Google's Chromebook Pixel went up for sale on the Play store on Thursday, to the surprise of some industry observers who had expressed doubts over earlier rumors that the device was on the way.
In sharp contrast to previous Chromebook models, which have placed the emphasis on keeping costs low, the Pixel is aimed directly at the higher end of the market, featuring premium components -- and a correspondingly elevated price.
The centerpiece of the Chromebook Pixel, which was designed in-house by Google, is the screen. At 12.85 inches, the 2560x1700 resolution gives it a pixel density of 239 ppi, and it boasts touch-sensitivity as well.
Internally, the Pixel features a dual-core Intel Core i5 processor, running at 1.8GHz, which implies either an i5-3427U or i5-3337U, according to Intel's product pages. It also uses Intel's HD 4000 integrated graphics functionality, and packs 4GB of RAM and either 32GB or 64GB of solid-state storage, depending on the model.
Google says the Pixel comes with a free terabyte of Google Drive cloud storage for three years, as well as 12 free GoGo Inflight Internet sessions for the traveling user.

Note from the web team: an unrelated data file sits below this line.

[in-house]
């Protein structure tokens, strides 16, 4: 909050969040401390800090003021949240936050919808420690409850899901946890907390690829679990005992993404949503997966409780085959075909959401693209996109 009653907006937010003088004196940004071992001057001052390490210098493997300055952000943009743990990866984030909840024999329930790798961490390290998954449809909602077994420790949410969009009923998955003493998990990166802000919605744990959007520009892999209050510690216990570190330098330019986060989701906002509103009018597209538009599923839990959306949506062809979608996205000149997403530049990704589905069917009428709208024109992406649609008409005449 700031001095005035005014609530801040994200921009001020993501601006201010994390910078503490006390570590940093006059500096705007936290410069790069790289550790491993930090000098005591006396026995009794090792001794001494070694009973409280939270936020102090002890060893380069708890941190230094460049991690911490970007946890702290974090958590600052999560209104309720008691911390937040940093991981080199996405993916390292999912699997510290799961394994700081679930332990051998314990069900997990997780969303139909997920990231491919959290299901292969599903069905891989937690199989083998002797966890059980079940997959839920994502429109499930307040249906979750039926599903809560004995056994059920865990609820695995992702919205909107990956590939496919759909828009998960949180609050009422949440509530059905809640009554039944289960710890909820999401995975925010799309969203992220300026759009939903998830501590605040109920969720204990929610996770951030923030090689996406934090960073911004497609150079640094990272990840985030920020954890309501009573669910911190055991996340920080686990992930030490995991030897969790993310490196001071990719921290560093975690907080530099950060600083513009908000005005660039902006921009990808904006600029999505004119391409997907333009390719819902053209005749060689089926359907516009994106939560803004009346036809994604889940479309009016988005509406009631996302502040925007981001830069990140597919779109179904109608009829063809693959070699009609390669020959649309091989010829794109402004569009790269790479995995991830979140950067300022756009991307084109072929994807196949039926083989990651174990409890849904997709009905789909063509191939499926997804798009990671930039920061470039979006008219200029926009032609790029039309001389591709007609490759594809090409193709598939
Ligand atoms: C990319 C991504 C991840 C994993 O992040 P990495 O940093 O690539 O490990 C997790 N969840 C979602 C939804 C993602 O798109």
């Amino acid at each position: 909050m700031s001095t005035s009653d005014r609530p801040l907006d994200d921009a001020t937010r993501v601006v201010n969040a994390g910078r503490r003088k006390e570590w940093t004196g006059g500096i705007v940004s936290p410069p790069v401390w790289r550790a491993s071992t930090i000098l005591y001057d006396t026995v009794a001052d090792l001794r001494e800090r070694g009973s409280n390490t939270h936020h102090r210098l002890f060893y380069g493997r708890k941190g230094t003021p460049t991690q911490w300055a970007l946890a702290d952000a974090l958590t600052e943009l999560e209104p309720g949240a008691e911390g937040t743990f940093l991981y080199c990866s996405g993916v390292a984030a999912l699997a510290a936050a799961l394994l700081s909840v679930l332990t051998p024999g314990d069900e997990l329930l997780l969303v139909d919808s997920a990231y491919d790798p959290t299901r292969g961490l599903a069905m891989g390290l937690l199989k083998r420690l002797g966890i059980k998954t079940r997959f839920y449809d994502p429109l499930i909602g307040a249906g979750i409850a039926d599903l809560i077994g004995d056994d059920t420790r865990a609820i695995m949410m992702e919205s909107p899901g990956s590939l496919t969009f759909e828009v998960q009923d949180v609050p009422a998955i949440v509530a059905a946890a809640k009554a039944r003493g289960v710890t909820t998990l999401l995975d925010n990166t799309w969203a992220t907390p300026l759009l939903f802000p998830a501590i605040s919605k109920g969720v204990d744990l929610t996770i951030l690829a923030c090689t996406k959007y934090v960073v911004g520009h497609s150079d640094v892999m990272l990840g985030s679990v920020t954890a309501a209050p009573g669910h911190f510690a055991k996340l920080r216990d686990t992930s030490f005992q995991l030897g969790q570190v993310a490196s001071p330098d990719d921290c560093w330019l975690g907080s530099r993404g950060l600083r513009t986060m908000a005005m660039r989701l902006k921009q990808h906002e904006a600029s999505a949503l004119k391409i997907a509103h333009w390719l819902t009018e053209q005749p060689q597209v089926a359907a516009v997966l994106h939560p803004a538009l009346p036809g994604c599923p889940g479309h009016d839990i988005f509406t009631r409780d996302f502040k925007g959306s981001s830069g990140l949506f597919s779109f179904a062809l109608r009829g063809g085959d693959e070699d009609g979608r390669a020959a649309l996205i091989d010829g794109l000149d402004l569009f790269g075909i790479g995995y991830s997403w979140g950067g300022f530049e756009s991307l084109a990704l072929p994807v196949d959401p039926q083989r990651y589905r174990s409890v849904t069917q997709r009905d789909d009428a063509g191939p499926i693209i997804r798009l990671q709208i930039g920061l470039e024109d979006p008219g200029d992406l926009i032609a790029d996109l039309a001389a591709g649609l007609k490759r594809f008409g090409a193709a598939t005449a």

The initially available model -- priced at $1,300 -- is the 32GB with Wi-Fi connectivity only, but the company says a $1,450, 64GB, LTE-enabled option will ship within six to seven weeks. (Verizon will provide the latter device with 100MB/month of LTE service for two years.)
Initial reaction to the Pixel has been mixed. ZDNet blogger Howard Lo says it's unlikely to be anything more than a driver of sales for the comparable Microsoft Surface Pro, but Computerworld's JR Raphael says that the inclusion of a generous amount of cloud storage could prove to be an important selling point for the device.
Email Jon Gold at firstname.lastname@example.org and follow him on Twitter at @NWWJonGold.
Read more about data center in Network World's Data Center section.